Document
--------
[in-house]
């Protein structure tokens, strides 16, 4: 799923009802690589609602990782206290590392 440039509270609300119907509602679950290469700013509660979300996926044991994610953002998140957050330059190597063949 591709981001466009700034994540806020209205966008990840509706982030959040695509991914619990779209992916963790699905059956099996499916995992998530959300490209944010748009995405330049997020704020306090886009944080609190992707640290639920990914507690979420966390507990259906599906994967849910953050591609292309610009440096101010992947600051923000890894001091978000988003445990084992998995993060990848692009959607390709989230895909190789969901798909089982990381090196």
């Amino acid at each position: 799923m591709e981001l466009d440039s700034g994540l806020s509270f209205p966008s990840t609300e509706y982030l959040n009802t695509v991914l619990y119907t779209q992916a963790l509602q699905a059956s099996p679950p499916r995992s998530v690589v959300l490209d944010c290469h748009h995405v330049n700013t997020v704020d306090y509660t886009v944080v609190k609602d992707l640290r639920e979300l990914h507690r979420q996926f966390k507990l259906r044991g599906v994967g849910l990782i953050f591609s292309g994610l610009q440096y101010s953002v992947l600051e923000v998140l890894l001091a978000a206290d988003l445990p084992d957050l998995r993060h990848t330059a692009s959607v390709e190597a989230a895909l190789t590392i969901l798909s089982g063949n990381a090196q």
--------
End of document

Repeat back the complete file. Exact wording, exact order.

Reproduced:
[in-house]
């Protein structure tokens, strides 16, 4: 799923009802690589609602990782206290590392 440039509270609300119907509602679950290469700013509660979300996926044991994610953002998140957050330059190597063949 591709981001466009700034994540806020209205966008990840509706982030959040695509991914619990779209992916963790699905059956099996499916995992998530959300490209944010748009995405330049997020704020306090886009944080609190992707640290639920990914507690979420966390507990259906599906994967849910953050591609292309610009440096101010992947600051923000890894001091978000988003445990084992998995993060990848692009959607390709989230895909190789969901798909089982990381090196």
């Amino acid at each position: 799923m591709e981001l466009d440039s700034g994540l806020s509270f209205p966008s990840t609300e509706y982030l959040n009802t695509v991914l619990y119907t779209q992916a963790l509602q699905a059956s099996p679950p499916r995992s998530v690589v959300l490209d944010c290469h748009h995405v330049n700013t997020v704020d306090y509660t886009v944080v609190k609602d992707l640290r639920e979300l990914h507690r979420q996926f966390k507990l259906r044991g599906v994967g849910l990782i953050f591609s292309g994610l610009q440096y101010s953002v992947l600051e923000v998140l890894l001091a978000a206290d988003l445990p084992d957050l998995r993060h990848t330059a692009s959607v390709e190597a989230a895909l190789t590392i969901l798909s089982g063949n990381a090196q």